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Semilla Nueva

Semilla Nueva Plants Seeds of Change

Seeds are sometimes sown in unlikely places. When Brook Golling, Joseph Bornstein and Curt Bowen lost a Nicaraguan friend to a fishing accident, they decided to raise money to build a house for his wife and young son. Though the project was a success, the young men realized their friend’s death was a direct result of poverty; he couldn’t afford decent equipment. They resolved to come up with a project that would address the roots of poverty, not just treat the effects.

Years later, that seed has borne fruit in Semilla Nueva – literally “new seed” – a nonprofit that seeks to help rural communities gain economic independence through education and collaborative projects in sustainable agriculture. Semilla Nueva has been hosting such projects in Guatemala since 2009.

The organization has local roots and will host a fundraiser in Ashland this Sunday, December 2. “Worldly Foods: Everybody Eats!” will take place from 6 to 9 p.m. at the Ashland Community Center.

“The most important thing about Semilla Nueva is the farmer-to-farmer methodology,” says Golling, an Ashland High School graduate. Through a process of training and experimentation, farmers learn which techniques work the best and then teach them to other farmers. Semilla Nueva adopted and revitalized the model from the Farmer to Farmer movement of the 1970s and early 1980s, which was effectively squashed in Guatemala by civil strife.

The overarching goal of Semilla Nueva’s programs is to achieve financial sustainability for the farmers; collateral benefits include maintaining the productivity of the soil, minimizing erosion and creating viable, strong communities.

“Little by little we’re getting groups of leaders together to start teaching in their communities,” says Golling.

Whether for subsistence or profit, over three-quarters of Guatemalans rely on agriculture for their income. Semilla Nueva is concentrating its efforts in ten communities on the southern coast, where farmers primarily grow corn and sesame. This region is potentially one of the most productive for corn, but slash-and-burn methods have degraded soils, increasing reliance on synthetic fertilizers. It’s also an area underserved by the government and NGOs.

Semilla Nueva does not necessarily promote organic agriculture, says Golling. Instead, they focus on relatively simple technologies: no-till and no-burn agriculture, the use of green manures, and agroforestry.

No-Till Agriculture: Season after season of slash-and-burn agriculture releases greenhouse gases into the atmosphere. Bare soil in a flood-prone landscape equals disastrous erosion, as water carries valuable soil nutrients away. Bending the corn stalks over after the harvest, rather than burning them, helps keep the soil where it belongs.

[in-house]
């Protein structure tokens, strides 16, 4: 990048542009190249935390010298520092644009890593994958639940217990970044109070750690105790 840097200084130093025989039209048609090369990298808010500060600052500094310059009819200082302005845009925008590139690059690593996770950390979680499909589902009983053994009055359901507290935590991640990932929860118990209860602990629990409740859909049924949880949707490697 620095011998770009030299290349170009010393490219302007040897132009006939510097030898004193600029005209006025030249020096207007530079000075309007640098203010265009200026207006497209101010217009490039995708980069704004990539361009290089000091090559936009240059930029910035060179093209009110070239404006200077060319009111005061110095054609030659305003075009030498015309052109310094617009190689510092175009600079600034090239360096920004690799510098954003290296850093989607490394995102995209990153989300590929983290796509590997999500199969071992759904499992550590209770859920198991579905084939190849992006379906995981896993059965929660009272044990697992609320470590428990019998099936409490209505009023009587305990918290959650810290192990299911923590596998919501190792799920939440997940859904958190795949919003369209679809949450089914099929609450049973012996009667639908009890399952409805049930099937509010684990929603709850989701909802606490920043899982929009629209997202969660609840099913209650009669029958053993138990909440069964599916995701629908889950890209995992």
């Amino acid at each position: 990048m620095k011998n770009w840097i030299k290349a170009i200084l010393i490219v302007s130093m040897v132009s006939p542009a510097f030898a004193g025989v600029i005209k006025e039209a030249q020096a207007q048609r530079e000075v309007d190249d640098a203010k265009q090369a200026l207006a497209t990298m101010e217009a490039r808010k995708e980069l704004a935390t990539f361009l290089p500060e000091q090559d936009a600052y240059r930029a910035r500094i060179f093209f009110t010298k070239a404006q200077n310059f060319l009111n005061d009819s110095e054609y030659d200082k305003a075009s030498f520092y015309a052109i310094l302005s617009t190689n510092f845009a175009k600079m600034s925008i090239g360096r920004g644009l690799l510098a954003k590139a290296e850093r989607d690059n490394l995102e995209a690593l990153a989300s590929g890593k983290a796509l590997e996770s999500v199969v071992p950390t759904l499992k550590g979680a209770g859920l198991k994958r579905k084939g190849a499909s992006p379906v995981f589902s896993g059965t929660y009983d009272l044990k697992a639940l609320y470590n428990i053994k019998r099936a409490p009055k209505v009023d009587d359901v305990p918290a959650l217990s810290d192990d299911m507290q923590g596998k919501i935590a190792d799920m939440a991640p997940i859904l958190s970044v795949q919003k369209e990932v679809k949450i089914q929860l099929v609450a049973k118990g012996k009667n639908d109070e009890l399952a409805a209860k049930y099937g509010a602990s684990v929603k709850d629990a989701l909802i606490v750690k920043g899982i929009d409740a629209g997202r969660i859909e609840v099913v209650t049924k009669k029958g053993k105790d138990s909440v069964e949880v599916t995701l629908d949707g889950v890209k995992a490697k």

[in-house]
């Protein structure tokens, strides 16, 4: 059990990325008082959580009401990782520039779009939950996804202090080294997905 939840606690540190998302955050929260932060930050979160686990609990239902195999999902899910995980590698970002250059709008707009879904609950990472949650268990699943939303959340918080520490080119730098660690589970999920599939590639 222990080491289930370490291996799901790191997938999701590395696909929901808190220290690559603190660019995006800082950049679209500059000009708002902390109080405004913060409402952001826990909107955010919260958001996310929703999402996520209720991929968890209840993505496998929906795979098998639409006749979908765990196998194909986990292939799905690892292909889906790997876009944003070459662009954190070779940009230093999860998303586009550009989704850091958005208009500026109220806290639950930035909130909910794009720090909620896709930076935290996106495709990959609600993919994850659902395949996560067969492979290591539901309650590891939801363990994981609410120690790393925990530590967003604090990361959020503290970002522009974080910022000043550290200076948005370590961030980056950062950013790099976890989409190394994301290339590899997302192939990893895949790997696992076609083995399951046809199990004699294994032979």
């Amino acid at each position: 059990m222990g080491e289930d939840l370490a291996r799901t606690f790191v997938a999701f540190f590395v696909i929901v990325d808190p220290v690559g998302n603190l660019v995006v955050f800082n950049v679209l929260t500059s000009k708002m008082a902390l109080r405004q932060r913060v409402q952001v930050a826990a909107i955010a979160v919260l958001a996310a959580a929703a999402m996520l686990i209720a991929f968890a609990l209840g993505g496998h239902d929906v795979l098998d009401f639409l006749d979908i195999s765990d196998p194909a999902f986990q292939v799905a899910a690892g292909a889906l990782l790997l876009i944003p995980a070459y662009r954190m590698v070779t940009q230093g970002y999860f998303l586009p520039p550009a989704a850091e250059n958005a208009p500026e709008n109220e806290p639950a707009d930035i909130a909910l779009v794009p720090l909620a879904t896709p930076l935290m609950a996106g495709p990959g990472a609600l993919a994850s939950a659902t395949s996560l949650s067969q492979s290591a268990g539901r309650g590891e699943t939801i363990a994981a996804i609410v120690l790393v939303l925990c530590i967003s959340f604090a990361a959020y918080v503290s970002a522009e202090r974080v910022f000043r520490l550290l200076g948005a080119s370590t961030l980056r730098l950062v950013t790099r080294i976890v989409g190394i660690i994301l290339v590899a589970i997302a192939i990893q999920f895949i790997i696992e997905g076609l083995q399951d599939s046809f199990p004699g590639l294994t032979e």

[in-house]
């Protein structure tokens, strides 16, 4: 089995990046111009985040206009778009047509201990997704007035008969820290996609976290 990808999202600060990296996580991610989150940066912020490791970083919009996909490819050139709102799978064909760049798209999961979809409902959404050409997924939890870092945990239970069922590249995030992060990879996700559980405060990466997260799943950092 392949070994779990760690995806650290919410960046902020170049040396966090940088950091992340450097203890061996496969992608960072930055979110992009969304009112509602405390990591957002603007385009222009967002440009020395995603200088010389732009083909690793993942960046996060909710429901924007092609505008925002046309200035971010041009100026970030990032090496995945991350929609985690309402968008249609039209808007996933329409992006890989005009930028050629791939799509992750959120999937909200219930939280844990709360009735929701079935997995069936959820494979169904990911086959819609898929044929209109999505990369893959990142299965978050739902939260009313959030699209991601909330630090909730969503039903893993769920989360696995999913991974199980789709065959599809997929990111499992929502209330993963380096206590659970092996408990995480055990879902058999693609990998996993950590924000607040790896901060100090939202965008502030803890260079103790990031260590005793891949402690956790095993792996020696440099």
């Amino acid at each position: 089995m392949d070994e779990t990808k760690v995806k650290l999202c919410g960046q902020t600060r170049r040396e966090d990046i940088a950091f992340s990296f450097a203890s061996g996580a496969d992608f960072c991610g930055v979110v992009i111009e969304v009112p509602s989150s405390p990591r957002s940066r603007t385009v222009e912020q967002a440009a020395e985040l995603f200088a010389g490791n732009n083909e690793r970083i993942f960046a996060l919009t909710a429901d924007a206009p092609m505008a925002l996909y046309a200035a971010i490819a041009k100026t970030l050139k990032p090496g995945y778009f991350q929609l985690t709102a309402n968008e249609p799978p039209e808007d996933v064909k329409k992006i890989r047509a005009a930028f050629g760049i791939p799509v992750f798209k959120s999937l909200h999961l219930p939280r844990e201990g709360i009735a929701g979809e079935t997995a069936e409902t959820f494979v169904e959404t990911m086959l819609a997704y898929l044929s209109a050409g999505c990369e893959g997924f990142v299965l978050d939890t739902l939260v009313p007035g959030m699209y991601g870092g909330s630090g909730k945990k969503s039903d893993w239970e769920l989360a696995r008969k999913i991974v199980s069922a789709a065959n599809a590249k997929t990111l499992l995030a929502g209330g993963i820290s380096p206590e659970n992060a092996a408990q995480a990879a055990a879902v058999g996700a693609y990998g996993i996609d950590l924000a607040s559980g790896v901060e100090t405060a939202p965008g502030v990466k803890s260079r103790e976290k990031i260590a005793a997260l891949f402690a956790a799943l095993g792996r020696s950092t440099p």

Green Manures: Planting cover crops also prevents erosion, and it adds nutrients back to the soil. Legumes like velvet bean fix nitrogen in the soil and suppress weeds in the process. Pigeonpea fixes nitrogen and also introduces a third food crop into the rotation with corn and sesame. Farmers can sow pigeonpea, which can be eaten dry or fresh, between spent stalks of corn during the dry season. “It has a slightly sweet taste, kind of like garbanzo bean,” says Golling. Growing pigeonpea is an affordable alternative to buying expensive black beans grown elsewhere.

Agroforestry: Chaya, a native tree with edible leaves, can supplement the corn and sesame staples. Being native, it’s relatively easy to grow and doesn’t require supplemental irrigation. “The leaves taste like a cross between kale and spinach,” says Goling. “And they’re high in protein and vitamin C.” Staff member and nutritionist Ann Barkett is working with the women in the communities to develop recipes and techniques for preparing pigeonpea and chaya.

Everybody Eats is the fourth annual event hosted by Semilla Nueva.

“The goal is to bring people closer to the farmers,” says Golling. He and Semilla Nueva co-founder Darren Yondorf will be giving multimedia presentations throughout the evening, which will also include five performances by area musicians and artists.

Admission includes a trip to the taco bar. Standing Stone Brewing Company and Wooldridge Creek will provide adult beverages, and a silent auction will feature arts and crafts from local and Guatemalan artists.

Tickets are $15 in advance or $20 at the door. You may purchase tickets through Semilla Nueva’s website at www.semillanueva.org or by calling (541) 261-5023.

After living in Central America for several years, Golling and his wife Yaoska have returned to Ashland, where he will carry out his duties as chairman for the organization. He will also be recruiting people for Semilla Nueva’s new sponsorship program. You can sponsor a farmer family for twenty dollars a month, which will ensure the farmer has access to education and training, loans for seed, and transportation to conferences and training sessions. In return, sponsors receive a biography and photograph, exchange letters with the sponsored family and receive a monthly newsletter from Semilla Nueva.